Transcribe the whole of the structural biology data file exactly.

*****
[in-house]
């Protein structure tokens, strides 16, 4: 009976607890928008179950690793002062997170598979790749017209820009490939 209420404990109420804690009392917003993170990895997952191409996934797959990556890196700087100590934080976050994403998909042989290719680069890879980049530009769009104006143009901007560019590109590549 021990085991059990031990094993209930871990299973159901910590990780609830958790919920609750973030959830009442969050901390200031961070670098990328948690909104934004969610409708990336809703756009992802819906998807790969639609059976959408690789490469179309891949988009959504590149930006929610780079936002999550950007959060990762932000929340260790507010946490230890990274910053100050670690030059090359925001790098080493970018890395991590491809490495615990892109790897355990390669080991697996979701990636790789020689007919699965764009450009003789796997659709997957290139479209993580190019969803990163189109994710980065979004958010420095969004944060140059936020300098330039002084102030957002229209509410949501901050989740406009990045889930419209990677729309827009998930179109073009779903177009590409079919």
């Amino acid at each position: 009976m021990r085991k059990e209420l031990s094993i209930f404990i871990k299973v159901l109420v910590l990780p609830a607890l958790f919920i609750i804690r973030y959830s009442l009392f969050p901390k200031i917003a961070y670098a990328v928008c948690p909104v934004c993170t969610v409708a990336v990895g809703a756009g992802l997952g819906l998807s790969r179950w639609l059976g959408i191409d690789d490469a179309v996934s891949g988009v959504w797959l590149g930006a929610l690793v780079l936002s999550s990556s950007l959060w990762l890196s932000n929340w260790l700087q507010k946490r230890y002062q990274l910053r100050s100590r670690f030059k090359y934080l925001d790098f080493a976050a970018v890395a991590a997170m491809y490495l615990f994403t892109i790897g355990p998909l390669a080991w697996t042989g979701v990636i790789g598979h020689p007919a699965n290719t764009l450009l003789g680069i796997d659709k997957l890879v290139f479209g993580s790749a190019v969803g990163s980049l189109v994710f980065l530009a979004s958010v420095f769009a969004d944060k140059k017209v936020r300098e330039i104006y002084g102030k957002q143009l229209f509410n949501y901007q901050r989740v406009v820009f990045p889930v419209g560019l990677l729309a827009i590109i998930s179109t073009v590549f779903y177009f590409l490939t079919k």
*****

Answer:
[in-house]
């Protein structure tokens, strides 16, 4: 009976607890928008179950690793002062997170598979790749017209820009490939 209420404990109420804690009392917003993170990895997952191409996934797959990556890196700087100590934080976050994403998909042989290719680069890879980049530009769009104006143009901007560019590109590549 021990085991059990031990094993209930871990299973159901910590990780609830958790919920609750973030959830009442969050901390200031961070670098990328948690909104934004969610409708990336809703756009992802819906998807790969639609059976959408690789490469179309891949988009959504590149930006929610780079936002999550950007959060990762932000929340260790507010946490230890990274910053100050670690030059090359925001790098080493970018890395991590491809490495615990892109790897355990390669080991697996979701990636790789020689007919699965764009450009003789796997659709997957290139479209993580190019969803990163189109994710980065979004958010420095969004944060140059936020300098330039002084102030957002229209509410949501901050989740406009990045889930419209990677729309827009998930179109073009779903177009590409079919």
């Amino acid at each position: 009976m021990r085991k059990e209420l031990s094993i209930f404990i871990k299973v159901l109420v910590l990780p609830a607890l958790f919920i609750i804690r973030y959830s009442l009392f969050p901390k200031i917003a961070y670098a990328v928008c948690p909104v934004c993170t969610v409708a990336v990895g809703a756009g992802l997952g819906l998807s790969r179950w639609l059976g959408i191409d690789d490469a179309v996934s891949g988009v959504w797959l590149g930006a929610l690793v780079l936002s999550s990556s950007l959060w990762l890196s932000n929340w260790l700087q507010k946490r230890y002062q990274l910053r100050s100590r670690f030059k090359y934080l925001d790098f080493a976050a970018v890395a991590a997170m491809y490495l615990f994403t892109i790897g355990p998909l390669a080991w697996t042989g979701v990636i790789g598979h020689p007919a699965n290719t764009l450009l003789g680069i796997d659709k997957l890879v290139f479209g993580s790749a190019v969803g990163s980049l189109v994710f980065l530009a979004s958010v420095f769009a969004d944060k140059k017209v936020r300098e330039i104006y002084g102030k957002q143009l229209f509410n949501y901007q901050r989740v406009v820009f990045p889930v419209g560019l990677l729309a827009i590109i998930s179109t073009v590549f779903y177009f590409l490939t079919k």